Here’s How Obama Proposes to Spend $4 Trillion in 2016
President Barack Obama has unveiled his proposal for the 2016 federal budget, and it is packed full of surprises and, well, some fairly predictable expenditures. The headline figure is that Obama wants to spend roughly $4 trillion in total and calls for boosting funding for government programs, paid for with tax increases on America’s wealthiest citizens. Middle-class citizens would also receive a tax break under the proposal, which Republicans are effectively rolling their eyes at.
“I want to work with Congress to replace mindless austerity with smart investments that strengthen America,” Obama said in a speech at the Department of Homeland Security, USA Today reports. “I’m not going to accept a budget that locks in sequestration going forward. It would be bad for our security, and bad for our growth.”
Sequestration budget cuts also come to an end under Obama’s plan, as does a new tax on overseas earnings that will go toward funding for public works projects. Republicans in the House and Senate, however, aren’t having any of it.
“A proposal that never balances is not a serious plan for America’s fiscal future, especially when we have to borrow money just to afford the programs we already have,” Rep. Tom Price (R-Ga.) and Sen. Mike Enzi (R-Wyo.) said in a joint statement, according to Politico.
Senate Majority Whip John Cornyn of Texas also expressed his dismay, saying that “after six straight years of trying to have it all and losing control of both the House and Senate in the process, it’s time for the President to try something new: listening to the American people.”
A visual, graphic representation of the budget in its entirety can be seen above, showcasing where exactly most of the funding in Obama’s plan is set to go. Obviously, there are four major standouts that swallow up an incredible amount of funding, which isn’t much of a change from previous years. Health care is the biggest area of consumption, followed closely by Social Security, defense, and income security.
As previously mentioned, health care is the biggest area of expense under Obama’s 2016 proposal. There is some good news, as part of the health care appropriations call for the authority to negotiate prices of drugs, as a part of the more than $1 trillion in spending. If that were to pass, it could mean substantial savings down the line. But it could also mean a big hit to profits for pharmaceutical and health care companies, which will likely fight to keep that provision — introduced under earlier legislation — intact.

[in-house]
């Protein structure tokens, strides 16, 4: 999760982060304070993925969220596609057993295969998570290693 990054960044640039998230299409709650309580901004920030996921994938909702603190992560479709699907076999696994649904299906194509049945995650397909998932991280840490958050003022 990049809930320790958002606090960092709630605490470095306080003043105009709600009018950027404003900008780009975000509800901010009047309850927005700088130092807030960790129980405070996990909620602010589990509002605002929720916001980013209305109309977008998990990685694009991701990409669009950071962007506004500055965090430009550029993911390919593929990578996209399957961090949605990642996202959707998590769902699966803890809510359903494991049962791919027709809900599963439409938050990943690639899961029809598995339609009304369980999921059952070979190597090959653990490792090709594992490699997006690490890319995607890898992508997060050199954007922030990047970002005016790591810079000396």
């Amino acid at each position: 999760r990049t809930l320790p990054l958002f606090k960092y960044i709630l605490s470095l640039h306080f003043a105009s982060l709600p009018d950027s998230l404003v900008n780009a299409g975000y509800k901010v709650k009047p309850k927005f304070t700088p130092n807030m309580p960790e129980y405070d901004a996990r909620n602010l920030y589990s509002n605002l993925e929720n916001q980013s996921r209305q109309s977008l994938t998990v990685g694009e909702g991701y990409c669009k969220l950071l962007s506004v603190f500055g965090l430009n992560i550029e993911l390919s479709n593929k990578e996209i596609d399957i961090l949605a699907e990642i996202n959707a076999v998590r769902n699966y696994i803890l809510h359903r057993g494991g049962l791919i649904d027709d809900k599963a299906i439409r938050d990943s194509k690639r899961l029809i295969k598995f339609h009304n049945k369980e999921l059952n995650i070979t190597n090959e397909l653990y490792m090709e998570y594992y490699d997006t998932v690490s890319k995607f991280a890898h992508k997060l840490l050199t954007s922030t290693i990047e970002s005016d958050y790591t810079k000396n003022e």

The New York Times reports that the plan, which calls for nearly $590 billion in medicare expenses, to reduce those expenditures over the next decade. Essentially, the plan would shift some costs away from the government and onto individual citizens, which has some senior citizens and others worried.
Another huge entitlement expense is Social Security, on which Obama plans to spend $944 billion in 2016. This is one of the more interesting provisions in the overall proposal, because it sets up a fight with Congressional Republicans who implemented a rule last month blocking a transfer of revenue from the retirement fund to the disability fund. Some viewed the move as an attempt to further weaken Social Security as a whole, and Obama says that he wants to strengthen it to care for low-income seniors.
This is an area which will become increasingly stressed in coming years, as the baby boomer generation ages and starts, or continues to, retire. There will likely need to be a major systematic overhaul at some point, but for now, Obama seems set on making due with the current structure. For good measure, Obama added a special provision allowing older LGBT couples access to Social Security spousal benefits, if they live in states that still don’t recognize same sex marriages.